Seventy eight years ago on May 20, people across Crete were awakened by the sound of airplanes — hundreds of them — and “umbrella men” falling from the sky in what was an unprecedented attack on an island.
May 20, 1941 was the start of the epic Battle of Crete, when the Nazis launched Operation Mercury and history would be changed forever.
Big words? No. Not at all.
Unfortunately, you won’t read about this in most American history books. Victors write history and although Greece was on the side of the victors, the country was too destitute and poor, not to mention in the throws of a civil war immediately after WWII — too preoccupied to bother herself with taking her part in the history writing.
So the Brits, Americans and others wrote the history of the war and we learn about Dunkirk, the Battle of the Bulge and the Battle of Britain… but rarely about Crete.
But the truth is, Crete changed the course of the war and all of world history in so many ways. It was an unprecedented battle on so many fronts, three of which should have brought much more attention to this epic battle.
(1) It was the first battle where German paratroops (Fallschirmjäger) were used on a massive scale, but also the first mainly airborne invasion in military history. Because of the heavy casualties suffered by the paratroopers — 6,000 dead or missing in action — Adolf Hitler forbade further large-scale airborne operations.
Hitler was using Crete as a testing ground for his elite paratroopers. It was a dry run for an airborne invasion of the British Isles, which never materialized since Crete ended up so tragic for him. One has to wonder what the outcome of the war would have been had the Cretans surrendered from day one (like so many other European countries did) and if Hitler would have invaded Britain.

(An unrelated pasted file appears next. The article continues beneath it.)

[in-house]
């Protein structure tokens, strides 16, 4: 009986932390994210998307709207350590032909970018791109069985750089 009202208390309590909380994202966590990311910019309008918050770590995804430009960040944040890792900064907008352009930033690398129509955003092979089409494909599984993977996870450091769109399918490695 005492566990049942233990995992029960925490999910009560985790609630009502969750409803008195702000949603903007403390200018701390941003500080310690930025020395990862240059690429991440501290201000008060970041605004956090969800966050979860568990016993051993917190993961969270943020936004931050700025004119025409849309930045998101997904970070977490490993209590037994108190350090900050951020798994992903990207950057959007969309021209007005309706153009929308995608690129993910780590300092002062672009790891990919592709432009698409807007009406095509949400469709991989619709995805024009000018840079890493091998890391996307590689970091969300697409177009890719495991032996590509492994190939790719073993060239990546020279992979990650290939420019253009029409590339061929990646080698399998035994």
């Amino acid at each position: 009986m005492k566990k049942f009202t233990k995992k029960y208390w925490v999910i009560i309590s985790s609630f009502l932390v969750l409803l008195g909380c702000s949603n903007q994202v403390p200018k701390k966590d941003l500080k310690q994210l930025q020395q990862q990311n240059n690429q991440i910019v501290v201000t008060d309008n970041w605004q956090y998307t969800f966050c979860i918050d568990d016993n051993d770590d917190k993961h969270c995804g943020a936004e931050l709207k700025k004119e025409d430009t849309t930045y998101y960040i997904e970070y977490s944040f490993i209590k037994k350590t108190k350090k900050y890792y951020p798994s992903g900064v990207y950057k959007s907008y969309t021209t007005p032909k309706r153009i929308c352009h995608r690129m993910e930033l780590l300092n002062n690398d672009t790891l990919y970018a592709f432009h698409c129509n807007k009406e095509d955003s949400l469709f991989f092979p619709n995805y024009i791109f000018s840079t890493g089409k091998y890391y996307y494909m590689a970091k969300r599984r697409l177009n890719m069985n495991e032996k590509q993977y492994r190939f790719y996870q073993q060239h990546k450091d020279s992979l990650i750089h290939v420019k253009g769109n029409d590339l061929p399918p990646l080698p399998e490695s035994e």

(2) Crete was the first place the invading German troops encountered mass resistance from a civilian population, including the kidnapping of a German general. Two thousand civilians died at the execution wall in the first month of occupation alone and brutal reprisals followed for the next three years of occupation.
The massive and unprecedented resistance — not seen by the French, the Poles or any European people before Crete — led Hitler to send an angry cable to Kurt Student, his general on the island.
“FRANCE FELL IN EIGHT DAYS. WHY IS CRETE STILL FREE?”
(3) Even though Crete eventually fell and the Germans occupied the island, the Cretans never stopped fighting. Hitler was forced to focus on the tiny island and send valuable troops and reinforcements. The unwanted attention to Crete caused him to delay his planned Spring invasion of Russia and instead divert attention to hotbeds of resistance like Crete.
The end result? A delayed invasion of Russia and a catastrophic end in the ice and snow of the Russian winter — something Hitler hadn’t planned.
Hitler won the battle, but with great losses that were noted in German archives and by German commanders in various biographies and testimonies. Hitler lost more men in the Battle of Crete than in any previous battle in the war up to that time.
Hitler’s Chief of Staff, Field Marshal Wilhelm Keitel admitted during the Nuremberg Trials, “…the unbelievably strong resistance of the Greeks delayed by two or more vital months the German attack against Russia; if we did not have this long delay, the outcome of the war would have been different in the Eastern Front and the war in general.”
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